A veteran of D.C. government and politics who helped coordinate Mayor Vincent C. Gray’s campaign in Ward 8, which voted heavily for Mr. Gray, said this week that official campaign workers were both aware of — and resentful of — what has come to be known as the “shadow campaign” of 2010.
Among Gray campaign volunteers’ grievances, according to Bernadette Tolson, a former chief of staff to D.C. Council member Marion Barry, was that paid campaign workers were brought in from other cities while unemployed local volunteers struggled financially.
“We knew there was another campaign,” Ms. Tolson told The Washington Times on Thursday. “We could see it, and these people were being paid.”
Ms. Tolson and former acting president of the University of the District Columbia Stanley Jackson, who in the past has served the city as a deputy mayor, director of housing and community development and chief of staff to the chief financial officer, were co-coordinators in Ward 8, she said. Mr. Jackson did not return a call for comment.
While it is true that the Gray campaign brought in paid consultants from out of state to get out the vote, Lloyd Jordan, a lawyer for the campaign, informal adviser to the mayor and a member of the Board of Zoning Adjustment who received a fast-track appointment in early 2011, told The Times that such campaign expenditures were properly reported to the Office of Campaign Finance.
And Mr. Jordan denied any knowledge of any such expenditures being funded by the more than $650,000 widely thought to have been contributed to the Gray campaign by city contractor Jeffrey E. Thompson.
“I was not aware of any shadow campaign, though I was aware of several independently funded campaigns,” Mr. Jordan said, referring to various groups including labor unions that formed legitimate political action committees. “I understand there may have been one group that failed to file expense reports.”
The Gray campaign’s field effort, at least initially, was reportedly supervised by Vernon Hawkins, a longtime Gray fundraiser and campaign consultant and a former director of the Department of Human Services (DHS) in the administration of Mr. Barry when he was mayor.
Mr. Hawkins, who has not been charged with a crime but whose name surfaced months ago as a person of interest in the ongoing probe, was forced to resign from DHS in 1996 after the D.C. financial control board took an unprecedented vote to remove him from the city payroll citing “widespread waste and abuse in the handling of city contracts,” according to news reports at the time.
According to Ms. Tolson, however, the recent revelations about the gusher of unreported campaign cash raises questions about how the get-out-the-vote effort was funded.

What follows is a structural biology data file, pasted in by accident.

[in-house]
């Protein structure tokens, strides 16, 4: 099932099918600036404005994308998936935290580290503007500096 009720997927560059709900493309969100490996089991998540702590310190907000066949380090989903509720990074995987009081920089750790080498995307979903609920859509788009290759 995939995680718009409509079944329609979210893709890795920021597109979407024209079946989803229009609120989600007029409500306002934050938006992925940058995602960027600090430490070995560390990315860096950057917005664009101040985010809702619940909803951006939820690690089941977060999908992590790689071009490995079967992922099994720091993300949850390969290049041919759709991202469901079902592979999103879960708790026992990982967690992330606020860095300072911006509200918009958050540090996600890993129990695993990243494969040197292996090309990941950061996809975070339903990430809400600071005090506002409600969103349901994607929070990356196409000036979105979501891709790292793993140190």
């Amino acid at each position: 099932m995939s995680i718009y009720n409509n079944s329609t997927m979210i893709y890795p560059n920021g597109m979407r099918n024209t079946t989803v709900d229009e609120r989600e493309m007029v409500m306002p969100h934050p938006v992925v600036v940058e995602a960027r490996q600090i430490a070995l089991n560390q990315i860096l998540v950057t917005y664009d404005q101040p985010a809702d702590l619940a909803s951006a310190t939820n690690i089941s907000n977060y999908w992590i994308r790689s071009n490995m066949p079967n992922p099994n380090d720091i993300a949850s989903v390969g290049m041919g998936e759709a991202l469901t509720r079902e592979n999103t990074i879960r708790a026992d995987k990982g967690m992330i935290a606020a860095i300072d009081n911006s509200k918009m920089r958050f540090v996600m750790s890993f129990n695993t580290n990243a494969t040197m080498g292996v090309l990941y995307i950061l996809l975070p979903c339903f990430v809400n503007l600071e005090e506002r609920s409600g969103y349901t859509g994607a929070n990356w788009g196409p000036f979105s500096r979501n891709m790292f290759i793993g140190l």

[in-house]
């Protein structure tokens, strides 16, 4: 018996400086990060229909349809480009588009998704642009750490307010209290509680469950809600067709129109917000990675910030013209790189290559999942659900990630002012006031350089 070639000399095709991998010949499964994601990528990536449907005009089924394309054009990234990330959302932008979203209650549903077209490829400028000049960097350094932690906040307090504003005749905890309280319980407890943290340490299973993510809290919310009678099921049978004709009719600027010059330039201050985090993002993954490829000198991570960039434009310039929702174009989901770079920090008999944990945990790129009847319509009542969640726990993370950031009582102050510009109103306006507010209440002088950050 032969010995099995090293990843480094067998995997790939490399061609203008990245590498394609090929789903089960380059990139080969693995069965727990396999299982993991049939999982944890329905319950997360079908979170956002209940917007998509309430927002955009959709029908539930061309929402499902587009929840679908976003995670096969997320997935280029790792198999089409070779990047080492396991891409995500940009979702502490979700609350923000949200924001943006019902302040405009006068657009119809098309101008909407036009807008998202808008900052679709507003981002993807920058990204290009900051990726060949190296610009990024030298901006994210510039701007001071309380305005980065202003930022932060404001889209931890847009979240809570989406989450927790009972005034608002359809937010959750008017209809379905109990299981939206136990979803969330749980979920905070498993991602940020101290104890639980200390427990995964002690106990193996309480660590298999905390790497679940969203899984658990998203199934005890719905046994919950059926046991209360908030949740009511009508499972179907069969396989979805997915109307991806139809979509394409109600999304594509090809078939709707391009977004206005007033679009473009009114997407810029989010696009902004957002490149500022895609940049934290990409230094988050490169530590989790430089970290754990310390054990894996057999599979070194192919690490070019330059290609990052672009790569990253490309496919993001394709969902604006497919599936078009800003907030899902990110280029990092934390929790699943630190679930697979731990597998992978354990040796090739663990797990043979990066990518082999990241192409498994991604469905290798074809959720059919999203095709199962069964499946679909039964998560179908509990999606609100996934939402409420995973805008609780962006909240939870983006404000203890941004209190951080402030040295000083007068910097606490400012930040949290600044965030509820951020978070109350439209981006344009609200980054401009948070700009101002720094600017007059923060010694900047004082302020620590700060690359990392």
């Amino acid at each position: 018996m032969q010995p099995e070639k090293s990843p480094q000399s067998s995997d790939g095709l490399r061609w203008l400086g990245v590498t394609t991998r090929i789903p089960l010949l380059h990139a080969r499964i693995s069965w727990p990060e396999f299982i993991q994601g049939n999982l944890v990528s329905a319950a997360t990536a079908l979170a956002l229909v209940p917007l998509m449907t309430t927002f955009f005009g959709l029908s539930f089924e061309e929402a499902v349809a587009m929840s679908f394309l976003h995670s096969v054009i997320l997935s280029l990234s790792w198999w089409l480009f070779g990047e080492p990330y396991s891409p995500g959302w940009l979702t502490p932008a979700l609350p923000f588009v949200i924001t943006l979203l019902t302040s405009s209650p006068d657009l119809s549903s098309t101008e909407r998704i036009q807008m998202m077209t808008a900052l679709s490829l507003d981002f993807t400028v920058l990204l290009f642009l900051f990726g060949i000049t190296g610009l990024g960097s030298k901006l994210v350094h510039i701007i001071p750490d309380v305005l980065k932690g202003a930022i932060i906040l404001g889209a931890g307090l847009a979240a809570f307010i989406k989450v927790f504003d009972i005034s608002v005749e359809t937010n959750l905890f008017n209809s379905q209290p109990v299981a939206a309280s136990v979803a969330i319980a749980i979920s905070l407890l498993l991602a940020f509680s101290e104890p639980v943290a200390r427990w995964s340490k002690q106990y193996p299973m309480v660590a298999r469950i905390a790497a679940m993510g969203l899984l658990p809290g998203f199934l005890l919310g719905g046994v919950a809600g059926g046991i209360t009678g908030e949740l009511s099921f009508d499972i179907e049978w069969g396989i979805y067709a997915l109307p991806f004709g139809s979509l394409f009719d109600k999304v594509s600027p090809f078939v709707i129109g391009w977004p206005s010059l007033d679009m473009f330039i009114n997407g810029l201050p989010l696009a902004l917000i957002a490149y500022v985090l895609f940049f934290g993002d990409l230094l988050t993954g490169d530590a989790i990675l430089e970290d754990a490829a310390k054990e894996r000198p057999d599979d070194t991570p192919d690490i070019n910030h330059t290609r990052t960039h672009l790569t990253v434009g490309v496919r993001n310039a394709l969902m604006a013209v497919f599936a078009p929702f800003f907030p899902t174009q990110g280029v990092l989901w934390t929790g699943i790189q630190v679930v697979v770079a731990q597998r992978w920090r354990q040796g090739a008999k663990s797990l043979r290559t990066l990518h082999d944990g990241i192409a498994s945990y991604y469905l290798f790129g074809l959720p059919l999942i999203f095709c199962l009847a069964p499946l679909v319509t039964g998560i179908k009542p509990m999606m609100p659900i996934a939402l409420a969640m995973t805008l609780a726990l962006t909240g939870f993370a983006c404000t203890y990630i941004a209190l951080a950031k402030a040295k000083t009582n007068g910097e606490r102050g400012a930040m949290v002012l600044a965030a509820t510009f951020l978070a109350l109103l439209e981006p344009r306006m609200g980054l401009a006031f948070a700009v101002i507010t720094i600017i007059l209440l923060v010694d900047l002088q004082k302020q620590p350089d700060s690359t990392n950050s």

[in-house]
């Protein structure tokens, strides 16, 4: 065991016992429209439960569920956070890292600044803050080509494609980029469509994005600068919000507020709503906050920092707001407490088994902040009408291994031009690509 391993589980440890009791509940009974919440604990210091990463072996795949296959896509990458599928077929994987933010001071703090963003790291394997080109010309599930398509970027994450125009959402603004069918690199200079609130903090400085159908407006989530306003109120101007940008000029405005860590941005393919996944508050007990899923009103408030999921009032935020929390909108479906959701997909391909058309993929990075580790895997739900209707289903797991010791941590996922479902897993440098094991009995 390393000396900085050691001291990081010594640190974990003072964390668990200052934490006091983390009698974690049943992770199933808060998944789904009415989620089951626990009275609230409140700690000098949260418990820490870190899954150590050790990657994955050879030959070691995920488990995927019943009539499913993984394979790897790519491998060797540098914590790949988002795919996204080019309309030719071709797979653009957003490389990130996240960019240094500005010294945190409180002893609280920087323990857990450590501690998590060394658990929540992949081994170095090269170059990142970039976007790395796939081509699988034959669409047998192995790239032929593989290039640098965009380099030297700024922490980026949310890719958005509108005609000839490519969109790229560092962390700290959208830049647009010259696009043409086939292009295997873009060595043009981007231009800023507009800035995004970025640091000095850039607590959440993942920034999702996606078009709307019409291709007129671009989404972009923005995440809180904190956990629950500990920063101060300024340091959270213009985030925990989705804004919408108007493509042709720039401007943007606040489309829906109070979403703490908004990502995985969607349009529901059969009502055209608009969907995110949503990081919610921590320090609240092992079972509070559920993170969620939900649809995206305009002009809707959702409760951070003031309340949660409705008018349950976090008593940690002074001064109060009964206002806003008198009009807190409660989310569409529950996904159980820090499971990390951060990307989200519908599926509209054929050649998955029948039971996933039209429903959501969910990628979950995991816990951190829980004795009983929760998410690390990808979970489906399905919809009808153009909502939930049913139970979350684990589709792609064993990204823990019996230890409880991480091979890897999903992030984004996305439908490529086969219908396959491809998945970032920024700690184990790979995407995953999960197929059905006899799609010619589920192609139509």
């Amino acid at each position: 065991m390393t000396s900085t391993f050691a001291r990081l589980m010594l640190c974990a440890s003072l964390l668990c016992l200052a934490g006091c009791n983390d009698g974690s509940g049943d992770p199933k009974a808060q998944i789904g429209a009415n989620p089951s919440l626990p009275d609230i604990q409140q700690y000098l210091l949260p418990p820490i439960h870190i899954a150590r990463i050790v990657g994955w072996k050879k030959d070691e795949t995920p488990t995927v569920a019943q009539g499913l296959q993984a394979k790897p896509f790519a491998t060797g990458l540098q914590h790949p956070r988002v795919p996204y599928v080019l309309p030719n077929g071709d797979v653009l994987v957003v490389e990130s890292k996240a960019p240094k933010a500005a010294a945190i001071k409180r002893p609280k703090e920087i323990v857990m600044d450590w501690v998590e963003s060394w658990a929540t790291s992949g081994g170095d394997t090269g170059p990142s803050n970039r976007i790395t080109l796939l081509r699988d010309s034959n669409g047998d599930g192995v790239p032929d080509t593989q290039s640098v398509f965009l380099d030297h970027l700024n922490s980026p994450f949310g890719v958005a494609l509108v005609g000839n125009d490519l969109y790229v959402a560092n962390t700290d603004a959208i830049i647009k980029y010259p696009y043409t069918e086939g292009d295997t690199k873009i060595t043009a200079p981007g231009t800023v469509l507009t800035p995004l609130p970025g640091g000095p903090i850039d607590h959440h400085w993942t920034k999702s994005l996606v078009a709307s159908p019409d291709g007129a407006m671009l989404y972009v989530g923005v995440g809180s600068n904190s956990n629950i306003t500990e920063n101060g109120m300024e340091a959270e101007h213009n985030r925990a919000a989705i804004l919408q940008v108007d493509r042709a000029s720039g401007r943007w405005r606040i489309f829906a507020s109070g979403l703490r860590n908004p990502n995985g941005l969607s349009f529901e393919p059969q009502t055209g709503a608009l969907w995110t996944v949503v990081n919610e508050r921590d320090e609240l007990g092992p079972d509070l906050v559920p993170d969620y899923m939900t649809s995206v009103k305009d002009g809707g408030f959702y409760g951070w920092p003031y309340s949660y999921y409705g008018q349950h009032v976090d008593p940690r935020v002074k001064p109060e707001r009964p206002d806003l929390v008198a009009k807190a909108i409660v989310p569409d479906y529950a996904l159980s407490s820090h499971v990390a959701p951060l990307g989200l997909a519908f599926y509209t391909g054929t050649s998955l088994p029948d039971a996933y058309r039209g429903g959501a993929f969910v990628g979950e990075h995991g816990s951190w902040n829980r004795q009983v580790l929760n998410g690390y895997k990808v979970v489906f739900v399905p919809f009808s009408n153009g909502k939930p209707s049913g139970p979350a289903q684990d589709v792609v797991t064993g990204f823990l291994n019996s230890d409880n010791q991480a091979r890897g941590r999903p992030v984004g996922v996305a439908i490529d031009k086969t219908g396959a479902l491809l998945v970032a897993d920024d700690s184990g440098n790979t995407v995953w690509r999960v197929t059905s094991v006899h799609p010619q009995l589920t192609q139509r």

She said it looked as though the money “was paid to the shadow campaign, which then paid for various consultants and such.”
“And some of them got bonuses,”she added.
Ms. Tolson described seeing large sums of cash at campaign headquarters, and she recalled Howard Brooks, who worked on the Gray campaign’s finances and pleaded guilty in May to lying to federal investigators, handling envelopes of cash on a regular basis.
“We called him the envelope man,” Ms. Tolson said. “There was too much money around for it to have come from legitimate contributions.”
A campaign official who has been interviewed twice by the FBI but who declined to be identified said not everyone knew where the incoming campaign funds were coming from, only that they were being spent and reported legitimately.
In contrast, Ms. Tolson described a shoestring volunteer effort by dedicated Ward 8 residents who were angered to have lost their jobs during the Fenty administration and motivated by the prospect of defeating him. “I fed some of them and gave them rent money,” she said. “I had trouble getting reimbursed for my own expenses.”
Some volunteers, she added, were angry after the election when they were unable to get jobs in the Gray administration. And for those who put their faith in Mr. Gray, she said, the prospect of a shadow campaign that included payments and bonuses to other campaign workers is a tough pill for some to swallow.
“I opened up my house as a Ward 8 campaign office,” she said. “We even set up a call center there.”
© Copyright 2013 The Washington Times, LLC. Click here for reprint permission.
Jeffrey Anderson is an investigative reporter for The Washington Times. He can be reached at firstname.lastname@example.org.
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